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Proteomics & Genomics fight H5N1, bird flu virus - Amit Kulshresth, Dhanya Nair (Feb 18,2006)

Synopsis : This article and illustrations seek to explain the application of Proteomics and Genomics to combating the H5N1, avian influenza virus. A brief description of both fields precedes an explanation of gene expression. H5N1 protein structure clarifies which protein causes infection and then the applications of latest technologies combating H5N1 are detailed.

Genomics : Genomics studies the entire DNA sequence of an organism's genome and the use of the genes. It refers to the study of all of the nucleotide sequences, including structural genes, regulatory sequences, and non-coding DNA segments, in the chromosomes of an organism. The goal is to find all the genes within each genome, find what genes do, how they are controlled, and how they work together.
It looks at all the genes as a dynamic system, over time, to determine how they interact and their physiology, in global manner.

It uses this information to understand molecular mechanisms of disease, answer scientific questions and to develop improved medicines.

Proteomics :
Proteomics is the study of structures and functions of proteins. It is different from and more complex than genomics. It can be understood as proteins expressed by a genome.

Proteomics includes the identification, abundance, spatial distribution and quantification of proteins, but also determines their localization, modifications, interactions, activities, and their function. With the sequencing of genomes of many biological organisms, the scope of Proteomics has broadened from protein identification and characterization to analyzing the protein structure, function and protein-protein interactions.

Identifying proteins: To identify proteins, x-ray crystallography; nuclear magnetic resonance (NMR) spectroscopy are being used. Protein arrays are also being used; they consist of a library of hundreds or even thousands of different proteins spotted individually in a known location on a chip. It uses the proteins themselves for studying the protein/ protein interactions or of probes (often antibodies) for capturing proteins.
Protein arrays are more difficult to work with than DNA arrays as proteins vary hugely in their chemical nature. They also bind to each other in several ways. In contrast, DNA fragments, only the nucleotide sequence varies and they pair by simple Watson-Crick base method.

Problem in Proteomics and Genomics: Proteomics can overlook proteins that are present in minute quantities, and genomics does not indicate the extent to which transcripts are translated into proteins. Companies are now producing plasma Immunodepletion Kit, that removes about 99% of twenty high abundant plasma proteins, thereby making it easier to visualize low-abundance proteins in samples.

Comparison between Proteomics and Genomics :

Proteomics
Genomics
Refers to all the proteins produced by an organism Refers to the entire set of genes in an organism (haploid set)

Proteins are responsible for both the structure and the functions of all living things, life is due to proteins. Usage:

  1. Catalyze enzymes
  2. As messengers- neurotransmitters
  3. Regulate cell reproduction
  4. Defensive action (antibodies)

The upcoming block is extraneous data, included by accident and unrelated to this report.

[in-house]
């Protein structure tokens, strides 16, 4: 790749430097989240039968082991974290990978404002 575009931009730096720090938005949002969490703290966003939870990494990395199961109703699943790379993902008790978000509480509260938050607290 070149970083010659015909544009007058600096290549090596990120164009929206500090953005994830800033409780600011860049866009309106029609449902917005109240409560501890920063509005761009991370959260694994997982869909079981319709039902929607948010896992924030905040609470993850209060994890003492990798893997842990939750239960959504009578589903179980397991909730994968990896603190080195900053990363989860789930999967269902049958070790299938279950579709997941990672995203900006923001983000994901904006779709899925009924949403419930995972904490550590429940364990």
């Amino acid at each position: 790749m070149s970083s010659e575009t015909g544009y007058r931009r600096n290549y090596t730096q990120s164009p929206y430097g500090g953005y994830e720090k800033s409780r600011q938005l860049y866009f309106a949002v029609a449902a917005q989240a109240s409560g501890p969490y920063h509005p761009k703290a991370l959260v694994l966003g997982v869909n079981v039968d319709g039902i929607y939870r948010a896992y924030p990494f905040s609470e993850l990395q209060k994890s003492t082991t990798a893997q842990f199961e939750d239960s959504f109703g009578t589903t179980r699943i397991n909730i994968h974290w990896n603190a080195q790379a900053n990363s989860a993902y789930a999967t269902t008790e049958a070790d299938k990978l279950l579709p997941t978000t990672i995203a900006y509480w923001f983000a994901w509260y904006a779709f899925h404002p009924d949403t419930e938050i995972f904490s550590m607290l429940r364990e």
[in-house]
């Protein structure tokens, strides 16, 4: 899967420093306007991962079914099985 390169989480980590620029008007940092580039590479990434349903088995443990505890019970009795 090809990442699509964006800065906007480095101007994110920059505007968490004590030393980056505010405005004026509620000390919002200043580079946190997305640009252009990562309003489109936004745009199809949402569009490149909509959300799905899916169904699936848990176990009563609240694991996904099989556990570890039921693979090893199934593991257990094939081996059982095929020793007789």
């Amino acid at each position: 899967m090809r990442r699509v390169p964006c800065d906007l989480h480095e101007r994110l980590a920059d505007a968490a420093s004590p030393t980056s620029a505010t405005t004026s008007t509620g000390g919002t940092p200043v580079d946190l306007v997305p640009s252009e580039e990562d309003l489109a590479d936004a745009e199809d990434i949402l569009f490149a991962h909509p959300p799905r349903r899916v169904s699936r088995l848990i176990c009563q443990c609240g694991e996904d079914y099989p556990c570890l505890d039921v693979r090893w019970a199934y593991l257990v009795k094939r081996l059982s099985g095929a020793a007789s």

5. Tissue growth
  6. Oxygens transport
Genes are the instructions for making proteins (Genes-mRNA-Proteins).
Proteome varies from one cell type to another in an organism although all have the same genome. It varies in RBC to WBC to neuron, fibroblast, It also varies with health or disease and also with time for a cell during its lifecycle as it responds to environment i.e. new nutrients, hormones, foreign bodies etc. Genome remains unchanged from one cell to another (except for mutations or un-repaired damage to its DNA)
Complex: A single gene can give rise to a number of different proteins due to formation of glycoproteins, addition of phosphates to amino acids, RNA editing Relatively simple and constant
Humans : 400,000 proteins (each having different functions) made by genes Humans : 22-23000 genes Virus : 3- 200 genes

Gene to proteins:

A gene is a section of genome that carries information for the construction of a protein.

A protein is constructed by joining a sequence of amino acids. The precise amino acid content, and the sequence of those amino acids, of a specific protein, is determined by the sequence of the bases in the gene that encodes that protein. Thus in short the sequence of amino acids present in a protein is compiled corresponding to the sequence of bases of a gene.

The path leading from genes to proteins involves two steps called transcription and translation.

Transcription takes place in the nucleus of the cell. In this step, the gene of the genome molecule is copied to a strand of RNA molecule called Messenger RNA (mRNA).Thus translation is the process of converting the mRNA codon sequences into an amino acid sequence.

Translation is the step that finally converts the copied code of mRNA to proteins. The process of protein synthesis takes place at the site of ribosomes that are present in the cytoplasm of the cell.

gene expression to create protein

In this process mRNA leaves the nucleus, travels to the site of ribosomes. Here at this site as per the code, amino acids are collected and linked together to form the appropriate protein molecule.

Ribosomal RNA and Transfer RNA assist the process of translation.
Messenger RNA (mRNA) is used for construction of a protein.
Ribosomal RNA (rRNA) is the construction site where the protein is made. Transfer RNA (tRNA) is the truck delivering the proper amino acid to the site at the right time.

Amino acids link up in a chain format to form large molecules called proteins. There are 20 different amino acids. They combine in different combinations to form thousands of proteins. The order of amino acids in the protein molecule determines its structure and function. The final protein molecule may consist of several hundred amino acids linked together according to the instructions encoded in the mRNA. In addition, each protein can undergo a variety of post-translational modifications that further influence its shape and functions. Proteins may serve e.g., as enzymes, hormones or structural components of a cell.